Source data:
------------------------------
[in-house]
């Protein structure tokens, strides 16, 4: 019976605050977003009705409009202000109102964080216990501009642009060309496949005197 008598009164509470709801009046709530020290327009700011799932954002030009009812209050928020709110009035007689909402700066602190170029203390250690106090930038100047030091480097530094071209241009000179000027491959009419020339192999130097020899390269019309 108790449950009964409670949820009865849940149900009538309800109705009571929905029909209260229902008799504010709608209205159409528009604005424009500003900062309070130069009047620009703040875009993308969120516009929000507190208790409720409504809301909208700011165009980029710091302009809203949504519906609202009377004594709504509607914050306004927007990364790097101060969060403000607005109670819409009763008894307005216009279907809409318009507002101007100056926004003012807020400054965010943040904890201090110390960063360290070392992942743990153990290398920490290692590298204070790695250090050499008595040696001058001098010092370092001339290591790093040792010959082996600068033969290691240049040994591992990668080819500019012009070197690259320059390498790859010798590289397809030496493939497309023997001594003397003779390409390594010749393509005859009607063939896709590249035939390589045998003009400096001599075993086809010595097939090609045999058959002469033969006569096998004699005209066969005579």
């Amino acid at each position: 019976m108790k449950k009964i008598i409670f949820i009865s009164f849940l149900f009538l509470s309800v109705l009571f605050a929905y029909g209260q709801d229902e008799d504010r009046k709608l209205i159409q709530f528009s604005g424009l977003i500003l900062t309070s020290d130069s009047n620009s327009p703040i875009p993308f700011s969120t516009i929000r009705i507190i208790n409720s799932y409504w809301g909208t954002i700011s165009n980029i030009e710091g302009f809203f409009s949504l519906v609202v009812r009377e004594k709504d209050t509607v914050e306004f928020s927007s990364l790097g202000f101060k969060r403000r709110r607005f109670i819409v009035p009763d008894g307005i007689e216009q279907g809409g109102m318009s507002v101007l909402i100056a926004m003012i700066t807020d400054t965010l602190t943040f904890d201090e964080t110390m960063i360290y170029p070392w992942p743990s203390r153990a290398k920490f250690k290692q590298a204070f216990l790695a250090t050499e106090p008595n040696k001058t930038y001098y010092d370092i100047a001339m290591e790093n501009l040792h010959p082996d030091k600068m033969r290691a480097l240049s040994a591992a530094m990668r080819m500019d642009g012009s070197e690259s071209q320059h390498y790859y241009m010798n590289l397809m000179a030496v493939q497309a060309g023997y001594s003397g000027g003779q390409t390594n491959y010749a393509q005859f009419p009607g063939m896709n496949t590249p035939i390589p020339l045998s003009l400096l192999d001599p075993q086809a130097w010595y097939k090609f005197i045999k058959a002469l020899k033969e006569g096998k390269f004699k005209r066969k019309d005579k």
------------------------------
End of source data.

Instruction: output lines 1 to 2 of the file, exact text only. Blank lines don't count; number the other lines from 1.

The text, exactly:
[in-house]
């Protein structure tokens, strides 16, 4: 019976605050977003009705409009202000109102964080216990501009642009060309496949005197 008598009164509470709801009046709530020290327009700011799932954002030009009812209050928020709110009035007689909402700066602190170029203390250690106090930038100047030091480097530094071209241009000179000027491959009419020339192999130097020899390269019309 108790449950009964409670949820009865849940149900009538309800109705009571929905029909209260229902008799504010709608209205159409528009604005424009500003900062309070130069009047620009703040875009993308969120516009929000507190208790409720409504809301909208700011165009980029710091302009809203949504519906609202009377004594709504509607914050306004927007990364790097101060969060403000607005109670819409009763008894307005216009279907809409318009507002101007100056926004003012807020400054965010943040904890201090110390960063360290070392992942743990153990290398920490290692590298204070790695250090050499008595040696001058001098010092370092001339290591790093040792010959082996600068033969290691240049040994591992990668080819500019012009070197690259320059390498790859010798590289397809030496493939497309023997001594003397003779390409390594010749393509005859009607063939896709590249035939390589045998003009400096001599075993086809010595097939090609045999058959002469033969006569096998004699005209066969005579």